Without a doubt, Greece has made headway on a rocky road so far, implementing cuts on government spending (including the military) as well as on wages and pensions, and liberalising its labour market. In cyclically adjusted terms, budget positions between 2010 and 2014 indicated a significant upswing from -9.4 per cent to +1 percent, with the OECD referring to Greece as one of the most reform-dynamic states. Nevertheless, it remains clear that these measures do not suffice, and that significant problems persist.
Corruption and tax evasion are rife and have not been addressed. Similarly, increasing energy prices are having a negative impact on competitiveness, markets for goods and services have not been liberalised to the extent required, and the state continues to be hypertrophic.
In this context, the Greeks perceive themselves as victims, ignoring their own role on the road towards disaster, which since 2000 included running up enormous levels of new debt combined with a significant rise in unit labour costs. Meanwhile, Greece’s partners in Europe, who have shown historic levels of solidarity, have failed to acknowledge that the implementation of responses to the 2010 crisis needs to be reviewed – after all, these responses had never before been considered, and all possible response scenarios turned out to be contrary to the rules.
In 2010, Europe had sought help from the IMF, as it didn’t have its own institutions, and pushed for a detailed adaptation programme to achieve the desired results rapidly. While this approach is acceptable in the midst of a crisis, over time it becomes increasingly difficult to communicate as it is not compatible with the concept of joint democratic sovereignty. Furthermore, Europe has in the meantime established new institutions. So which kinds of compromise presently appear feasible?
(1) From the start, Tsipras’ government insisted on a debt cut to reduce the debt burden. However, in view of the actual interest burden, this solution is not absolutely necessary, and it won’t resolve the country’s structural problems. However, Greece’s ability to pay is impacted by the principal payments it is required to make to the IMF. In this context, one approach could be to have the ESM take over government bonds currently held by the ECB and the IMF, as suggested by the Greek government. As a result, it would be possible to subject these loans to the agreements concluded in November 2012. At the time, maturities were extended from 15 to 30 years, and interest rates for assistance loans were lowered.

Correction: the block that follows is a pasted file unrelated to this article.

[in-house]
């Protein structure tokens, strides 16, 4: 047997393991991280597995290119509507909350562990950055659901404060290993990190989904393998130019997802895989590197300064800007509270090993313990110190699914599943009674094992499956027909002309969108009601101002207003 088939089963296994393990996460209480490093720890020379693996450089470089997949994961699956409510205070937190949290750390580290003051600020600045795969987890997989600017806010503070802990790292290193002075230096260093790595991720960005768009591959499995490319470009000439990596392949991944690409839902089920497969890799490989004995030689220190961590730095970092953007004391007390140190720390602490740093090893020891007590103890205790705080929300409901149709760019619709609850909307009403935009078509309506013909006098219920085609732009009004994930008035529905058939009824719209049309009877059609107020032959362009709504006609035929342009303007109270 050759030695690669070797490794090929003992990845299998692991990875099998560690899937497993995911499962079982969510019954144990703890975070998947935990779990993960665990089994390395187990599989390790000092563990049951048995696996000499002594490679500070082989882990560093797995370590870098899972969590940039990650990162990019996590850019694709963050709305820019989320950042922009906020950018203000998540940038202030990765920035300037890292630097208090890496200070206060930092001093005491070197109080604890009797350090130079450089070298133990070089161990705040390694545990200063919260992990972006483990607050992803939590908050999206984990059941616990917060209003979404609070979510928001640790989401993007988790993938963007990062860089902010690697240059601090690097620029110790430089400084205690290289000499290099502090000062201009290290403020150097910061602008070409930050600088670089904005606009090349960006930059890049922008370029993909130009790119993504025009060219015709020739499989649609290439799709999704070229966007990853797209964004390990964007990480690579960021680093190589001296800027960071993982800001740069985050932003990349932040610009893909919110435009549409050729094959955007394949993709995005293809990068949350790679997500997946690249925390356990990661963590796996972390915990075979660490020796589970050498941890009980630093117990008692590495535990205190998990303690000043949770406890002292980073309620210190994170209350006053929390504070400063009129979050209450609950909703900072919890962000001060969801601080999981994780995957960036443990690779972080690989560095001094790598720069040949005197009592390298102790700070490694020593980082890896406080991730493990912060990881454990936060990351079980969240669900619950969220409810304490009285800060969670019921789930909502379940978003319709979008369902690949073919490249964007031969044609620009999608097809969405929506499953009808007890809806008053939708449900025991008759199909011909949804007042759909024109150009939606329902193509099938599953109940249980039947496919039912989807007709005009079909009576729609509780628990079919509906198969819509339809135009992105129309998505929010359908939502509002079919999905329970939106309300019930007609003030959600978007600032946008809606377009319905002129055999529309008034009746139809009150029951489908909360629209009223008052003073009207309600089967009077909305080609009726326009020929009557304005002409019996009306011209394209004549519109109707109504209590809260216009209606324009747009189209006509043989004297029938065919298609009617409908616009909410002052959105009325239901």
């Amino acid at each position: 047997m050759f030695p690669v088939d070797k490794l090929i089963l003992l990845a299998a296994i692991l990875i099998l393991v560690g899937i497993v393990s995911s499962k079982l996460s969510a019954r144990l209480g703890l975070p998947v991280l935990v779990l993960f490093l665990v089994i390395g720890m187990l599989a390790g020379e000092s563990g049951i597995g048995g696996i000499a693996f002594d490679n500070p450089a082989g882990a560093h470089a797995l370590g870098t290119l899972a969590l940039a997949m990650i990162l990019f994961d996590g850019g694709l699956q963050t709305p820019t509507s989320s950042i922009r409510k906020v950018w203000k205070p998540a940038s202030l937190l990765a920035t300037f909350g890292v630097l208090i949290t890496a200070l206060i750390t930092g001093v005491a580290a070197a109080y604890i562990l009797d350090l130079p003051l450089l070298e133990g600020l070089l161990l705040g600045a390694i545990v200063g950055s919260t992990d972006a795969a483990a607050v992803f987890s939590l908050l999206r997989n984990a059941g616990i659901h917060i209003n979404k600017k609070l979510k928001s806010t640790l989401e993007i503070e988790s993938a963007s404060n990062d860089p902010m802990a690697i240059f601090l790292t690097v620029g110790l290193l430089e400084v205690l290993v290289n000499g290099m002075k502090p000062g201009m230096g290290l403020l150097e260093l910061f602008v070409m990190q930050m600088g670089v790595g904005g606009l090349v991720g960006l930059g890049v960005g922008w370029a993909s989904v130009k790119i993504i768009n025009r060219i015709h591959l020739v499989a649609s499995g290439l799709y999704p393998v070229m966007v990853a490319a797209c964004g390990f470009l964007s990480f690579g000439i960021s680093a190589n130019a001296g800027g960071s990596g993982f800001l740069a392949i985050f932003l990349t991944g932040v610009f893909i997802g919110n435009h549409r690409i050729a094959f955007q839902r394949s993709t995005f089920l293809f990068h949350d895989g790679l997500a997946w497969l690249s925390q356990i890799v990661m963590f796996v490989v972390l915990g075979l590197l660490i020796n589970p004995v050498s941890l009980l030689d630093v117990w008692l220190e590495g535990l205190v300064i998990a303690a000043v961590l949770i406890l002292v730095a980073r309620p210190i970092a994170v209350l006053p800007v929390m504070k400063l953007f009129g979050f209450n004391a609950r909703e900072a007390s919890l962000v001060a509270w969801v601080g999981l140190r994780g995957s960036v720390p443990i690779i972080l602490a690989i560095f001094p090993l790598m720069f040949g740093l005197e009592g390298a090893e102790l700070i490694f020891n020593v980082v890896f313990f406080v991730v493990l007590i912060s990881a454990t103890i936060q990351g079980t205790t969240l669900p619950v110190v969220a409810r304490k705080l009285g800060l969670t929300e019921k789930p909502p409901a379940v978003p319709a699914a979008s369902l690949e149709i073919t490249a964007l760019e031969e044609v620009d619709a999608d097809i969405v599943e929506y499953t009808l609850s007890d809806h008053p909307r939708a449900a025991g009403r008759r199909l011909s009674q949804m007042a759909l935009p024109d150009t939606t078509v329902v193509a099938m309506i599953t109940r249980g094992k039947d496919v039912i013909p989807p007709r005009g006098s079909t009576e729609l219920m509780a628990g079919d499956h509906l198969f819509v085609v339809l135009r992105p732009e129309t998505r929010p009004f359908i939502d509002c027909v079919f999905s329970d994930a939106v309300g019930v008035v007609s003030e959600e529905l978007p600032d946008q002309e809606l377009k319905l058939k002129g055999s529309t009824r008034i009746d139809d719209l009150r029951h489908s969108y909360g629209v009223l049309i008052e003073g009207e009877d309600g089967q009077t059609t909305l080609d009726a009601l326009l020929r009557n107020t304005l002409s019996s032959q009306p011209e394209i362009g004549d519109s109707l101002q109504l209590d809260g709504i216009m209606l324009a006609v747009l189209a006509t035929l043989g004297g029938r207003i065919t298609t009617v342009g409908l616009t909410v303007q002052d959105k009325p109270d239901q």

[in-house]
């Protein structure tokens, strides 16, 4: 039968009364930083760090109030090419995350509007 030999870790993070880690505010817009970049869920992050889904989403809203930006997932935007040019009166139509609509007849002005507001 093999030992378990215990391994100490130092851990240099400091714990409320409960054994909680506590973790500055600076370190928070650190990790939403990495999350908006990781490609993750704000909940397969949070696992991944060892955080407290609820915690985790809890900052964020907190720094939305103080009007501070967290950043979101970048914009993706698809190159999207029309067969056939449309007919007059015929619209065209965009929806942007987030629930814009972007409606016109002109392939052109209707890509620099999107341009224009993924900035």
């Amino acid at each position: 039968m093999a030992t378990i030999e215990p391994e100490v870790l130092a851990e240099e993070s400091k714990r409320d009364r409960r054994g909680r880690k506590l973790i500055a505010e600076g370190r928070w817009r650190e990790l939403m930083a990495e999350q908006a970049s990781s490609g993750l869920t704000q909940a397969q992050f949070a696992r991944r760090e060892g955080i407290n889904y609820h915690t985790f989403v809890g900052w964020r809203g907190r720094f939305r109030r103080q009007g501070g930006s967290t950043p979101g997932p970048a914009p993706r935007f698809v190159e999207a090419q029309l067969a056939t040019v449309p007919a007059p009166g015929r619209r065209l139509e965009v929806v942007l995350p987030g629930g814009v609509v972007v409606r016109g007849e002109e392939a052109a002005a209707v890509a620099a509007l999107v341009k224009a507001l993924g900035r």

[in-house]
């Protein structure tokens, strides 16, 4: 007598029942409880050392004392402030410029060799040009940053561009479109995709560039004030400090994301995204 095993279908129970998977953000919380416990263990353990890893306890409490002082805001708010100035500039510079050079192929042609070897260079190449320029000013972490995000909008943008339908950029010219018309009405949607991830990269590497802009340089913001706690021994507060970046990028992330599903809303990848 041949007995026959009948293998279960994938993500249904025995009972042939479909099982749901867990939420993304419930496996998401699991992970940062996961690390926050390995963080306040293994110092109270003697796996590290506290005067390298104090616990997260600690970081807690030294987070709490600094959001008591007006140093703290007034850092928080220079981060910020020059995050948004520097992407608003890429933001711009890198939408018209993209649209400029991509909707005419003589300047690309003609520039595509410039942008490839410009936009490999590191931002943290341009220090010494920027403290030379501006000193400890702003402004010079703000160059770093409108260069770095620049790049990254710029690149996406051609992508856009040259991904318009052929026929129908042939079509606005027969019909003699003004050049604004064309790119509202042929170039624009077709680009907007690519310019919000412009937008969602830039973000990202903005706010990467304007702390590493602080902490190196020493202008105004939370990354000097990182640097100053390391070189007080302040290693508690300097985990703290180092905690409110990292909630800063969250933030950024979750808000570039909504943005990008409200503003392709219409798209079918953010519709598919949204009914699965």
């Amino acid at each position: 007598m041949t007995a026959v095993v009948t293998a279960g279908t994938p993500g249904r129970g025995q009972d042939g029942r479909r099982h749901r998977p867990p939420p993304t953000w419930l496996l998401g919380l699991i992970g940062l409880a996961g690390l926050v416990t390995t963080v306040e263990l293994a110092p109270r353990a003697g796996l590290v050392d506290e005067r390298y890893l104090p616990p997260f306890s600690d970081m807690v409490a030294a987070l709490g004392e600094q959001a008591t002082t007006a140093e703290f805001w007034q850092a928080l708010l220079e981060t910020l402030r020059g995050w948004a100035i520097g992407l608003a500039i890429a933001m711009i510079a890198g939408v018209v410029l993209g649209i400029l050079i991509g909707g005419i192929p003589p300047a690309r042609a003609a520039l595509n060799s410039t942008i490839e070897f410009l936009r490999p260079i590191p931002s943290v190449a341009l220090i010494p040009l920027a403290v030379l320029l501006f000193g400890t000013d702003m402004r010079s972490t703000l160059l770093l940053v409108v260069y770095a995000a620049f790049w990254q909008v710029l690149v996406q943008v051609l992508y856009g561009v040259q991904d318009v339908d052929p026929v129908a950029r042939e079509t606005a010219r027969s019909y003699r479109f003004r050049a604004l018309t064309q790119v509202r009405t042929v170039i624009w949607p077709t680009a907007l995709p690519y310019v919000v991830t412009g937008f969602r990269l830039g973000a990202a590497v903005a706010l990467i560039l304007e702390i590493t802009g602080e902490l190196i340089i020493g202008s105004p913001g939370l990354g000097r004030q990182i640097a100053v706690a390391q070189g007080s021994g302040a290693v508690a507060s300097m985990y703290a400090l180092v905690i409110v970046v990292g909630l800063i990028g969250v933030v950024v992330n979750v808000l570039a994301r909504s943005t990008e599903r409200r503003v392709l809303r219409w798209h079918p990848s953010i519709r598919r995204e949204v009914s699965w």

(2) Pooling Greek government debt would mean more flexibility. The cash value of the entire payments of interest and principal could be kept at a constant level, avoiding losses for the creditors, while the time structure would depend on positive GDP rates. That way, in years of economic contraction, fewer interest and principal payments would have to be made. A possible gap in the balance due at the time of the last payment in 2044 could be closed then.
(3) This kind of agreement could be acceptable for the Greek government if it was left in charge of ensuring the debt is served by making the correct payments of interest and principals to be determined at the start of each year, and of achieving the primary surplus required for workable levels of government debt. On the basis of a consolidation path, the government could decide itself where to make savings and how to distribute the burden. After all, it is not possible to negate the democratic sovereign of any country, even a country in crisis, if the state of emergency is to be overcome.
(4) However, the credibility of such obligations would need to be secured by having Greece accept an international agreement on the enforcement of individual claims in case of default, for example by surrendering its fiscal sovereignty for a set period of time. That way, the Greek government would be the master of its own fate and dignity, and Tsipras would be able to prove that he is sincere. At the same time, Europe would be able to demonstrate its ability to act without losing its credibility.
(5) This package could be combined with a European commitment to establish a European defence community as soon as possible. That way, the integration pledge would receive new impetus, and it would follow an economic rationale in that it would constitute a Europe-wide public asset. At the same time, the crisis countries could be liberated from this burden of solidarity, as a European army would be funded at least in part by a European tax. In this scenario, the Grexit crisis could mean a step forward for Europe.
To some, it might seem odd that the Sustainable Development Goals (SDGs) would be of relevance to the highly developed industrial nations that form the EU.
At the beginning of this year, the European Commission launched the first cycle of the Digital Decade policy program.